When viewed through a millennial lens, traditional luxury has almost become a bit of a has-been. Where fur coats and expensive champagne were once the status symbols for sophistication and taste, the implied classism and rampantly wasteful practices have turned consumers off these brands. Now, it’s responsible production and aspirational values that matter to big-spending consumer groups–pushing them to make purchases from brands that echo this mindset.

“When you feel like you’re buying this larger narrative, you’re willing to pay a little bit of a higher premium, because when you wear those products or carry those products, you’re kind of signaling to the world that those are the values and ideals that you hold,” says Bina. 

In large part, launching brick-and-mortar stores is more of an ode to a company’s ethos than its product, Bina says. 

“There are plenty of places where they don’t stock too much product, and that’s on purpose–they don’t really see the store as a place to sell a product, they see it as selling the brand,” she says. 

This strategy is what gave U.S. consumers the Casper Dreamery, a luxurious concept store from mattress startup Casper, where visitors can book 45-minute nap sessions on Casper mattresses before enjoying a cup of coffee and getting back to work. Recess, which sells beverages infused with marijuana-based compound cannabidiol (CBD), opened a location in 2019 designed to replicate the calming influence of the brand’s products.

“In this space, I want you to feel like you are walking into Instagram […] or walking into a billboard,” Recess Founder and CEO Ben Witte told CNBC in a 2019 interview. 

Designed unlike anyone’s expectation of a retail store, these spaces are undeniably made for social media. Visitors who explore, take photographs, and share them on Instagram, provide a loop of organic attention that keeps feeding into itself.

“It kind of makes you wonder–what’s the real product here?” says Bina. “You can drink a bottle of Recess, and you’ll feel calmer and more creative and inspired according to them […], or you can go to the Recess store and have an experience where you might leave feeling those same things. And you don’t have to necessarily buy a product, but you’ve experienced the brands in a meaningful way.”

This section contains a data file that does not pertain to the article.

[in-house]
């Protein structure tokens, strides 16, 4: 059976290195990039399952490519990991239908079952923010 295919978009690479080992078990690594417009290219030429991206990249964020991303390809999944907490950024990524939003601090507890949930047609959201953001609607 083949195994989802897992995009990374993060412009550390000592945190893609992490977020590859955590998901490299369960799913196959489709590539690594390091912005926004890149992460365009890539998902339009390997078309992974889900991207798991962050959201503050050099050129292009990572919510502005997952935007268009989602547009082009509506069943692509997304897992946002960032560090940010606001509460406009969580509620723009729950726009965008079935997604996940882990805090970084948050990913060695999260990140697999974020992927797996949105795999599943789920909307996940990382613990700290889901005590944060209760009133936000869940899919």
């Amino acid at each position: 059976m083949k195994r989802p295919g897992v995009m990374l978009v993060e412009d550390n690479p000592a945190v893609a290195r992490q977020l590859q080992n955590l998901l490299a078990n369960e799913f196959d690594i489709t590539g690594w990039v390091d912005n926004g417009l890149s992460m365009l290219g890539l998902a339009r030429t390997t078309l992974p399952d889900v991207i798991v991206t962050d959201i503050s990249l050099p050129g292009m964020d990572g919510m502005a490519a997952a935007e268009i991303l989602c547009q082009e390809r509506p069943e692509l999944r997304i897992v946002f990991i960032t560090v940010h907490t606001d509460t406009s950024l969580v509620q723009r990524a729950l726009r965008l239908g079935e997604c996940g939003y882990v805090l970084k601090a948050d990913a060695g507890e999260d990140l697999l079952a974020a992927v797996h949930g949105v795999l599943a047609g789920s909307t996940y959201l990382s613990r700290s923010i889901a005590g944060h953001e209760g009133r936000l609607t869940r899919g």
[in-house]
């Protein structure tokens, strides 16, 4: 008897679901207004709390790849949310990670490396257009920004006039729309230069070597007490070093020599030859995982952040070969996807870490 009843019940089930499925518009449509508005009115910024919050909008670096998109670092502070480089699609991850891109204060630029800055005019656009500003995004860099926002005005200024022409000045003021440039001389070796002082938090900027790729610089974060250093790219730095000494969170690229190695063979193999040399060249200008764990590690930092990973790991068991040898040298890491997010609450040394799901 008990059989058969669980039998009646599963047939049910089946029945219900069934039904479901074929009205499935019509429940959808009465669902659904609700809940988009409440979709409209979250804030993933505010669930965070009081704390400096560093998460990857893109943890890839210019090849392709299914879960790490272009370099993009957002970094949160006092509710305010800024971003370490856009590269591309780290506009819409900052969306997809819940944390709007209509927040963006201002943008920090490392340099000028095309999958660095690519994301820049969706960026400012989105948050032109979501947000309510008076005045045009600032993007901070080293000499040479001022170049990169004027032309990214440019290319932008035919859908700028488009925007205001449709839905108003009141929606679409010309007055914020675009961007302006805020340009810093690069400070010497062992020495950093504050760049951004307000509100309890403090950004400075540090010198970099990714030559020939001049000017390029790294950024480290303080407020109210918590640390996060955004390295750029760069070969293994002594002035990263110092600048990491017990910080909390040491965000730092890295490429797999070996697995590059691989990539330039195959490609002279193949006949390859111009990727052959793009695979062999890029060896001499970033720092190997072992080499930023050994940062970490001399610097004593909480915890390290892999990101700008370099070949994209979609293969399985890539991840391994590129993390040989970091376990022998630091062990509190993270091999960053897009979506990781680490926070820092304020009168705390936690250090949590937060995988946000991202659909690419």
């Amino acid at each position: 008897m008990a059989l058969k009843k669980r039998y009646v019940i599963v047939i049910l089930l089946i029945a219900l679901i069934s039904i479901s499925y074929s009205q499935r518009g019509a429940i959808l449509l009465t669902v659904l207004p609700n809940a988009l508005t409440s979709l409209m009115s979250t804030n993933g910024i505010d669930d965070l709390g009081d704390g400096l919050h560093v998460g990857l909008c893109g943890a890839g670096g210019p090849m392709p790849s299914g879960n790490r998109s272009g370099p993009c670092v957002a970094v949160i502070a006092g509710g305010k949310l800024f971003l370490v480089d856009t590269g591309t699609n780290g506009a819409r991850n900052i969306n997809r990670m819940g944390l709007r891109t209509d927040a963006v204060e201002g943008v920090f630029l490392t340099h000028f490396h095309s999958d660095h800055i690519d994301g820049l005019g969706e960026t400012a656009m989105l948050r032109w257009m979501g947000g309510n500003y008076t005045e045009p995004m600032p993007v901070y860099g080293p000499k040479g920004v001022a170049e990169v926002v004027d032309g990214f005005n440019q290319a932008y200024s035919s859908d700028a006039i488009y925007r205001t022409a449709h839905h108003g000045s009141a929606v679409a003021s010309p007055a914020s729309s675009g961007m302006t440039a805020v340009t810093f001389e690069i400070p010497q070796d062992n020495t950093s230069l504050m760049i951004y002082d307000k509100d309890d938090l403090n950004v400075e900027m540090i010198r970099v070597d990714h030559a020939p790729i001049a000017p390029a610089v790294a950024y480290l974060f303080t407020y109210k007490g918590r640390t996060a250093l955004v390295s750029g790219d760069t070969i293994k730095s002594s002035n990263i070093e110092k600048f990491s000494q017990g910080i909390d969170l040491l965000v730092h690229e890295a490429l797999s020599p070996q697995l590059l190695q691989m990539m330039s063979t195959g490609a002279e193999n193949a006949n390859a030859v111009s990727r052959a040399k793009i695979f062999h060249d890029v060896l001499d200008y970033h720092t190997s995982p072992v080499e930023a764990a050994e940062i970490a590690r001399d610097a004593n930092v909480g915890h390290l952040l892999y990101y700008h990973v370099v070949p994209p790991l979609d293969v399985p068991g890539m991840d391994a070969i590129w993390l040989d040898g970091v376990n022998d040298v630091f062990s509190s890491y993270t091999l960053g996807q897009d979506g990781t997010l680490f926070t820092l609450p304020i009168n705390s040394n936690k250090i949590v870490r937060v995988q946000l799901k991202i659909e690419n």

The risks and rewards

In cases like these, the numbers usually tell a compelling story, but many of these brands don’t publicly release revenue figures. However, Gartner’s L2 Intelligence Report: Death and Pure Play Retail noted that retail stores could provide a significant boost to a company’s online traffic. Having a physical location is beneficial both in terms of Google rankings and credibility to the target audience.

The relationship between cost and revenue becomes more complicated when it’s a digital native brand going brick and mortar, especially when the brand in question isn’t even really using the space to move product. For D2C brands, it’s all about using physical space to complement the brand and build a greater understanding of their customers.

Opening retail spaces also allows brands to interact directly with customers, engaging with them more deeply to collect contextual data on their buying habits. However, considering that these stores aren’t entirely built for sales, the risks of investing in brick-and-mortar become apparent in many situations. 

For instance, the outbreak of COVID-19 has dramatically reduced foot traffic to retail stores, diluting the beneficial branding impact they offer. Additionally, after building a considerable amount of brand equity online, any events that run counter to these values–for instance, the late-2019 Verge article that exposed toxic work culture at Away–can immediately tarnish the brand’s image.

Ultimately, the ‘customer journey’ is an all-important process that is essential to get right–giving consumers a special connection or tribe-like feeling of belonging with the brand.

“I don’t think you have journeys and retail like you do when it comes to D2C brands and their stores,” says Bina. “They really want you to leave somewhat of a changed person, even if just a tiny bit.”

Some might argue that the cool calculation put into optimizing retail stores for customers takes some of the shine out of these unique customer experiences. Still, digital brands have learned how to add a new dimension to their sales process. As consumers, it’s up to us to decide whether we want to subscribe to it. 

Nayantara is Jumpstart’s Editorial Associate.